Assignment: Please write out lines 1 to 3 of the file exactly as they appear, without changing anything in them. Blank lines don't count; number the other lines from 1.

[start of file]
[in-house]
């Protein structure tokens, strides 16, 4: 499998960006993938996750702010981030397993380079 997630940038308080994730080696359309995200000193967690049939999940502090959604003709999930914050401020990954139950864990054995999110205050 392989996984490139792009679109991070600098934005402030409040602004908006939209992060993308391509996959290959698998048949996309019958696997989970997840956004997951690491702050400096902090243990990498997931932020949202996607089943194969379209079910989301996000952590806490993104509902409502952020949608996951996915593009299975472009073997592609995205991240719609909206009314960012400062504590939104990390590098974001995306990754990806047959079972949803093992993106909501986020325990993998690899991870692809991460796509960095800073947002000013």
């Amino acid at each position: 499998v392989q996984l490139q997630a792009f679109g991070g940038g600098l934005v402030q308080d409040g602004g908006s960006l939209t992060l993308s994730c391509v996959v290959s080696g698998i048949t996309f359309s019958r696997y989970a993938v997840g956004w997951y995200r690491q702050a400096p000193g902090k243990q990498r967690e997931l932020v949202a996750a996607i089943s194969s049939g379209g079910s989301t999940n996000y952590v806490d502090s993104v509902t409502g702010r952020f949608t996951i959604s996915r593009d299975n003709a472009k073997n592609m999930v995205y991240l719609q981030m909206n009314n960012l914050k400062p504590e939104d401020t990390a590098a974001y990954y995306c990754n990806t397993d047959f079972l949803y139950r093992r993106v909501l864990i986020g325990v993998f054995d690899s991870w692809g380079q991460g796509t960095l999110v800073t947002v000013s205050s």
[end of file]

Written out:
[in-house]
């Protein structure tokens, strides 16, 4: 499998960006993938996750702010981030397993380079 997630940038308080994730080696359309995200000193967690049939999940502090959604003709999930914050401020990954139950864990054995999110205050 392989996984490139792009679109991070600098934005402030409040602004908006939209992060993308391509996959290959698998048949996309019958696997989970997840956004997951690491702050400096902090243990990498997931932020949202996607089943194969379209079910989301996000952590806490993104509902409502952020949608996951996915593009299975472009073997592609995205991240719609909206009314960012400062504590939104990390590098974001995306990754990806047959079972949803093992993106909501986020325990993998690899991870692809991460796509960095800073947002000013």
């Amino acid at each position: 499998v392989q996984l490139q997630a792009f679109g991070g940038g600098l934005v402030q308080d409040g602004g908006s960006l939209t992060l993308s994730c391509v996959v290959s080696g698998i048949t996309f359309s019958r696997y989970a993938v997840g956004w997951y995200r690491q702050a400096p000193g902090k243990q990498r967690e997931l932020v949202a996750a996607i089943s194969s049939g379209g079910s989301t999940n996000y952590v806490d502090s993104v509902t409502g702010r952020f949608t996951i959604s996915r593009d299975n003709a472009k073997n592609m999930v995205y991240l719609q981030m909206n009314n960012l914050k400062p504590e939104d401020t990390a590098a974001y990954y995306c990754n990806t397993d047959f079972l949803y139950r093992r993106v909501l864990i986020g325990v993998f054995d690899s991870w692809g380079q991460g796509t960095l999110v800073t947002v000013s205050s």